Sunday, January 28, 2018
NYTimes article slams the practice of buying social media followers; is there a way this can work legitimately? ("The Follower Factory"); Also, Mommy blogs today
The next time you see a huge number of Twitter (or YouTube, Instagram, and other) followers on someone, be skeptical.
That’s the message of a long piece by Nicholas Confessore, Gabriel J/ X. Dance, Richard Harris and Mark Hanse. “The Follower Factory” (almost an online book), with the byline “Everyone wants to be popular online; Some even pay for it; Inside the social media black market”. So people are paying for the privilege of appearing to influence.
The article names an obscure company Devumi. If you go to the page, there is no shame in what it sells.
But the NY Times article indicates that many of the followers, besides fictitious characters or groups constructed by bots, are made up copies of real people. This would mean that sometimes they are unverified accounts when the real people (if genuine celebrities or experts in their fields) have Twitter checks (although those are getting more difficult these days; Jan, 8 post).
The article also notes writers (at least one) being forced to buy followers to keep their jobs.
I get “followers” wanting to sell me more followers all the time. I don’t respond, and they usually unfollow in a few days. I have never bought followers.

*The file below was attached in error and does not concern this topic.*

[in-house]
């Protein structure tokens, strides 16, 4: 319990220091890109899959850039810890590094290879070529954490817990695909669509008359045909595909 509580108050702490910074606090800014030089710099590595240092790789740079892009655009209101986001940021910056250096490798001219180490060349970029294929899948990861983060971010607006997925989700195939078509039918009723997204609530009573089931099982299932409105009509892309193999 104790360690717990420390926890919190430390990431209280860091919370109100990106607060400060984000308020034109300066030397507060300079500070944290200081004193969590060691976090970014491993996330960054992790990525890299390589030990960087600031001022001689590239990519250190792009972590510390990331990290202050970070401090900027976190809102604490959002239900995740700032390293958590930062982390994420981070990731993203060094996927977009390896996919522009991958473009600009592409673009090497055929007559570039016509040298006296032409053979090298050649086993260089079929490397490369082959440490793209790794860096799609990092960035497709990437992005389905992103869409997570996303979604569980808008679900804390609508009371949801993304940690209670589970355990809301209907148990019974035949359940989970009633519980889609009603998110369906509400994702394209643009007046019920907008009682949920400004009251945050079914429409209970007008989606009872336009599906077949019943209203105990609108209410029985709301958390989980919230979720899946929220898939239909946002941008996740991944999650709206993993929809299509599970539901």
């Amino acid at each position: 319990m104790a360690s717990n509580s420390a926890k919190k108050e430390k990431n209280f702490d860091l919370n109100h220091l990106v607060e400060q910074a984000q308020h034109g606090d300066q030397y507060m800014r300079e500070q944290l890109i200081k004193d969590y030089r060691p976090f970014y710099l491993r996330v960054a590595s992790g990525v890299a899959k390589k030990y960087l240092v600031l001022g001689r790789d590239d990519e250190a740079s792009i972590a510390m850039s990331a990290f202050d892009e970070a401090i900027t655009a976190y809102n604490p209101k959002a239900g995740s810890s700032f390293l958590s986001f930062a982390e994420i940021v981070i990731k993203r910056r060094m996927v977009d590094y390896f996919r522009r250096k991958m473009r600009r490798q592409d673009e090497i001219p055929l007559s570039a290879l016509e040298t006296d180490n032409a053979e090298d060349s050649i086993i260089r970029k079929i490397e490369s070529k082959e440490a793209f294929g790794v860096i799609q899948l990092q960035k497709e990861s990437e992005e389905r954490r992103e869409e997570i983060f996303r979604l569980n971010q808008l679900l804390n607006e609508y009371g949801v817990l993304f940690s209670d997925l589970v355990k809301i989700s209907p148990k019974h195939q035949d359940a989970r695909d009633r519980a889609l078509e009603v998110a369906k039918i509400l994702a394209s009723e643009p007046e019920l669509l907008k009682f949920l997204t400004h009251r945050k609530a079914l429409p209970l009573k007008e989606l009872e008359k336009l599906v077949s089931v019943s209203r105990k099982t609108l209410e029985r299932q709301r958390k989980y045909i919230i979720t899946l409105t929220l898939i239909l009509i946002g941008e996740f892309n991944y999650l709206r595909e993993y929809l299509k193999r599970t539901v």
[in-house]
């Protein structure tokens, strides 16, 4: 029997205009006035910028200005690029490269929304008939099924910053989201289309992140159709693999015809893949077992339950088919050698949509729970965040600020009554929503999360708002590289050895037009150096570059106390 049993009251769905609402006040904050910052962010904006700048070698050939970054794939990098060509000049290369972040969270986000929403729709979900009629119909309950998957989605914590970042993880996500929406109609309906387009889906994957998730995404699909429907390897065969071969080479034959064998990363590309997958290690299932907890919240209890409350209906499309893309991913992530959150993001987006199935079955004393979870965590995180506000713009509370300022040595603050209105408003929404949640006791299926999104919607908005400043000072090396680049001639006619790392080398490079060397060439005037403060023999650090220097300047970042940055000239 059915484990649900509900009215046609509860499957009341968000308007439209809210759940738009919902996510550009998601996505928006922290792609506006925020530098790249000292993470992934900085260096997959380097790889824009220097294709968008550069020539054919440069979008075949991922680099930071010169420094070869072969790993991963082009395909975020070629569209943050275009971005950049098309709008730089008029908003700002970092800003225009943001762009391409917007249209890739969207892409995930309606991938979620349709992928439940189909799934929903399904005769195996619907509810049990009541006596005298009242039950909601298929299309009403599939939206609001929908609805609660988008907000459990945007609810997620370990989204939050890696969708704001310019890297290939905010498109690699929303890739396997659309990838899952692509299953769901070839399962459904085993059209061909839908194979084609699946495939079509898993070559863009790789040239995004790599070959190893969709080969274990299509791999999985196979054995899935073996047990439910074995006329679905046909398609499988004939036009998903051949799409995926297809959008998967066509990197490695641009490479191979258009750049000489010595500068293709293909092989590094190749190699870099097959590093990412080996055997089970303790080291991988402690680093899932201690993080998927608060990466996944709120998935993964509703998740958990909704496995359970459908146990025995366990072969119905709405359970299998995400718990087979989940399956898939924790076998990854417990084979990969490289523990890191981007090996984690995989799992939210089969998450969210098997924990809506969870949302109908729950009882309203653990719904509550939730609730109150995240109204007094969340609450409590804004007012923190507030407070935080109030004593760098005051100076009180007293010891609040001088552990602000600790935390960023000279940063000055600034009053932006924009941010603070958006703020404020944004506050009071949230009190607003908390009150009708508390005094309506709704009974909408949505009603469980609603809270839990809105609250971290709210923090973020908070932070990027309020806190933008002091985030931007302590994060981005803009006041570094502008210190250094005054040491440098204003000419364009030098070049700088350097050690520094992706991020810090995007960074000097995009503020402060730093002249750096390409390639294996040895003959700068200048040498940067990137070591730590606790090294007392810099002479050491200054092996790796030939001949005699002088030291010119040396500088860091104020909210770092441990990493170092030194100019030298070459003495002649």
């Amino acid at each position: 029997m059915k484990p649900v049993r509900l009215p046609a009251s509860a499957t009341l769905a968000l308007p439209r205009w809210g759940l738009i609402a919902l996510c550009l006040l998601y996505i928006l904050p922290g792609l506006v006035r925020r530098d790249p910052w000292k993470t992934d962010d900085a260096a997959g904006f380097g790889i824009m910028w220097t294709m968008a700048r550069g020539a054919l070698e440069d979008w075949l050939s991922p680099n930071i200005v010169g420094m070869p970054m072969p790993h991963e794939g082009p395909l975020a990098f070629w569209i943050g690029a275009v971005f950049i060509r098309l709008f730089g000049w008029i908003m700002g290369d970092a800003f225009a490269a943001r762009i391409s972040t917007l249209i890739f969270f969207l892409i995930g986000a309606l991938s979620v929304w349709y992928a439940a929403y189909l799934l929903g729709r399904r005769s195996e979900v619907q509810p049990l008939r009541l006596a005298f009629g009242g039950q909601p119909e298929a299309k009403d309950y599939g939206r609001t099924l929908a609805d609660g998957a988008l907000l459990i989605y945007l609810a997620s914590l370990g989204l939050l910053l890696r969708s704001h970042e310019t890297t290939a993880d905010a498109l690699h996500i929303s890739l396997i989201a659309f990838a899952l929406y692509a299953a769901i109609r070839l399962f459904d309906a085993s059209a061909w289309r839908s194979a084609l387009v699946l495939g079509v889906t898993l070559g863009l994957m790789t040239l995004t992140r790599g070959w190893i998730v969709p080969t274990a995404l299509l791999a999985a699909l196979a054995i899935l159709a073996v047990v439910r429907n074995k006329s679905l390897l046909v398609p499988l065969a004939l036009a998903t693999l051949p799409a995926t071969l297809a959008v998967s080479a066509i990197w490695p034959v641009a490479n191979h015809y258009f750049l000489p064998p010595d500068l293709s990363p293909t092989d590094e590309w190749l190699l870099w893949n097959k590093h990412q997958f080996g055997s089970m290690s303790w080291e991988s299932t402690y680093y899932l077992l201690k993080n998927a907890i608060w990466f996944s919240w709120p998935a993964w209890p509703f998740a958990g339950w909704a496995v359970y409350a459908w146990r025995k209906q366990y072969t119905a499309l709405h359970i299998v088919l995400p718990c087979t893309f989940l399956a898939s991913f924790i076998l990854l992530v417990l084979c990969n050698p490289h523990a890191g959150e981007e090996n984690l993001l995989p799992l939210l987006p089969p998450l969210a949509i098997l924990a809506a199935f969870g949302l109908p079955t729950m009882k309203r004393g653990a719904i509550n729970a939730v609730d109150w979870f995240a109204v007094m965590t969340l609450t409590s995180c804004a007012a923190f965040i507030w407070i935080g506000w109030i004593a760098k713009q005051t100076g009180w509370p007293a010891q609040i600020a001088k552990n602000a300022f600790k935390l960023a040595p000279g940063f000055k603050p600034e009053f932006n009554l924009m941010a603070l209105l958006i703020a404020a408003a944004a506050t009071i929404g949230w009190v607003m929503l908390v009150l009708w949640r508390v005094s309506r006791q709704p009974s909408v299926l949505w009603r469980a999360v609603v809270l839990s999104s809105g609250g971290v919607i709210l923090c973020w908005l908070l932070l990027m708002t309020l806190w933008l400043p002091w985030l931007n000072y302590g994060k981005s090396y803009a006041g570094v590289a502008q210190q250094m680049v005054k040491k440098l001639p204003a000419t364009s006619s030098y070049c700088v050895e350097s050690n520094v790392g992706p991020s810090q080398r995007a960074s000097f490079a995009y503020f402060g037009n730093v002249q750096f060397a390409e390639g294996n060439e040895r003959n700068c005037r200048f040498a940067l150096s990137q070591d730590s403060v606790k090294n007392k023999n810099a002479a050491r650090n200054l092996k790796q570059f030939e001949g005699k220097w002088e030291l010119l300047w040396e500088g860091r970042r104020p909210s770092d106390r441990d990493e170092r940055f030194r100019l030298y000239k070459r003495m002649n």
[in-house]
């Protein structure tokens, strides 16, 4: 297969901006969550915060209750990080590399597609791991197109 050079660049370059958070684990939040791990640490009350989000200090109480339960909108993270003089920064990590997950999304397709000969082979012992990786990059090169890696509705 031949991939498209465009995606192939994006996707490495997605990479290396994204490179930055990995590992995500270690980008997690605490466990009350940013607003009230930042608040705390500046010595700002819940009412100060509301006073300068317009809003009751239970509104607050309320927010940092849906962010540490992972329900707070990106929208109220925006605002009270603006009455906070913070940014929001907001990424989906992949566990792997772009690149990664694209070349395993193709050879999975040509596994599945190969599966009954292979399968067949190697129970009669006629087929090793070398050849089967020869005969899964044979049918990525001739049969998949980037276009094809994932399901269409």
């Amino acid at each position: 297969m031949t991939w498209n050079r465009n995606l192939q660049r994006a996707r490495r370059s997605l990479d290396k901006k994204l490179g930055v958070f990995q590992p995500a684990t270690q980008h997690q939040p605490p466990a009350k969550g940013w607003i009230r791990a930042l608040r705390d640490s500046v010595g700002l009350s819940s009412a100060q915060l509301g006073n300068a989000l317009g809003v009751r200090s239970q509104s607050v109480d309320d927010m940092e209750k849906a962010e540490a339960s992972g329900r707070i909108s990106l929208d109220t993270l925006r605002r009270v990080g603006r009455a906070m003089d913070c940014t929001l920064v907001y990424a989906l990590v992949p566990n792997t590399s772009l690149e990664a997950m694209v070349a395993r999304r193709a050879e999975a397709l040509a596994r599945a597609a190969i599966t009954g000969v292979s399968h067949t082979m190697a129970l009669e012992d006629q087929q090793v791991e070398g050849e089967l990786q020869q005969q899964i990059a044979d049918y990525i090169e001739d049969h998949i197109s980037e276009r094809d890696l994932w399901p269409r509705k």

This reminds me of the debate over paid book reviews (Books blog, Dec. 22, 2017).
I’ve had one case of a fake Facebook profile created of me, with no posts. It was caught by a friend and removed before I knew about it. It sounds credible that a conniving plot to use another person’s identity online could destroy their reputation, lead to firings, and in extreme cases, framing for crimes (even maybe child porn). A foreign enemy might try this sort of ruse, and I don’t think we’ve imagined what could happen. (That’s not quite the same as the fake news bot attack of the Russians during the election.) I’m not aware of any fake Twitter profiles.
The Twitter Purge on Dec. 18 might have eliminated many of these.
The NYTimes story has many series of smartphone illustrations showing how all this works.
A quick check on YouTube shows testimonials of people having business success buying followers. But it is hard for me to understand how this can be legitimate or, at least, sustainable. This NYTimes story needs more examination, to be sure.
Here’s another controversial story in the Washington Post by Sarah Pulliam Bailey, “How the Mom Internet became a spotless, sponsored void” Yes, the article goes back to Heather Armstrong’s “Dooce” Again, there is a problem with bloggers driven by the demands of advertisers and an unsustainable operation. I was different because I did not need for mine to be “profitable” on its own, but that can pose its own inverse ethical problems.